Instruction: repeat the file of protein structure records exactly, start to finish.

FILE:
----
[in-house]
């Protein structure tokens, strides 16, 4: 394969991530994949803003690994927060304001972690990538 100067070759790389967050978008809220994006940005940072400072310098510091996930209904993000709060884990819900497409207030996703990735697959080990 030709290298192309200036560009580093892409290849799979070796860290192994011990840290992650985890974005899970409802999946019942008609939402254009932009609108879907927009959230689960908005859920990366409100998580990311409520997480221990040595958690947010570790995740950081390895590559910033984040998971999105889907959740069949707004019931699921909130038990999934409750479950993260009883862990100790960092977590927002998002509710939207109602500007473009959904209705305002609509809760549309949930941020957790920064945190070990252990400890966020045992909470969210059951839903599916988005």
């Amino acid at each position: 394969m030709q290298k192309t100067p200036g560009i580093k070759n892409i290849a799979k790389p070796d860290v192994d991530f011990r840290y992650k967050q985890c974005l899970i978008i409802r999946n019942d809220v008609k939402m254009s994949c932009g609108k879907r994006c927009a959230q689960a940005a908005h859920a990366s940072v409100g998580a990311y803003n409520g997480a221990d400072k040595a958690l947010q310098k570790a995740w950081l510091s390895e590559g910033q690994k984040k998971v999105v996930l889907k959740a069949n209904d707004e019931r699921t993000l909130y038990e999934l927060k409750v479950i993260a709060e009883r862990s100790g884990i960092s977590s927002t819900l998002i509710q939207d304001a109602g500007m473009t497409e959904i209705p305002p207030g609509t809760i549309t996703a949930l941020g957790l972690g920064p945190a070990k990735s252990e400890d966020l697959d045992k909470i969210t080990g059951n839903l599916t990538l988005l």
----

[in-house]
């Protein structure tokens, strides 16, 4: 394969991530994949803003690994927060304001972690990538 100067070759790389967050978008809220994006940005940072400072310098510091996930209904993000709060884990819900497409207030996703990735697959080990 030709290298192309200036560009580093892409290849799979070796860290192994011990840290992650985890974005899970409802999946019942008609939402254009932009609108879907927009959230689960908005859920990366409100998580990311409520997480221990040595958690947010570790995740950081390895590559910033984040998971999105889907959740069949707004019931699921909130038990999934409750479950993260009883862990100790960092977590927002998002509710939207109602500007473009959904209705305002609509809760549309949930941020957790920064945190070990252990400890966020045992909470969210059951839903599916988005």
């Amino acid at each position: 394969m030709q290298k192309t100067p200036g560009i580093k070759n892409i290849a799979k790389p070796d860290v192994d991530f011990r840290y992650k967050q985890c974005l899970i978008i409802r999946n019942d809220v008609k939402m254009s994949c932009g609108k879907r994006c927009a959230q689960a940005a908005h859920a990366s940072v409100g998580a990311y803003n409520g997480a221990d400072k040595a958690l947010q310098k570790a995740w950081l510091s390895e590559g910033q690994k984040k998971v999105v996930l889907k959740a069949n209904d707004e019931r699921t993000l909130y038990e999934l927060k409750v479950i993260a709060e009883r862990s100790g884990i960092s977590s927002t819900l998002i509710q939207d304001a109602g500007m473009t497409e959904i209705p305002p207030g609509t809760i549309t996703a949930l941020g957790l972690g920064p945190a070990k990735s252990e400890d966020l697959d045992k909470i969210t080990g059951n839903l599916t990538l988005l």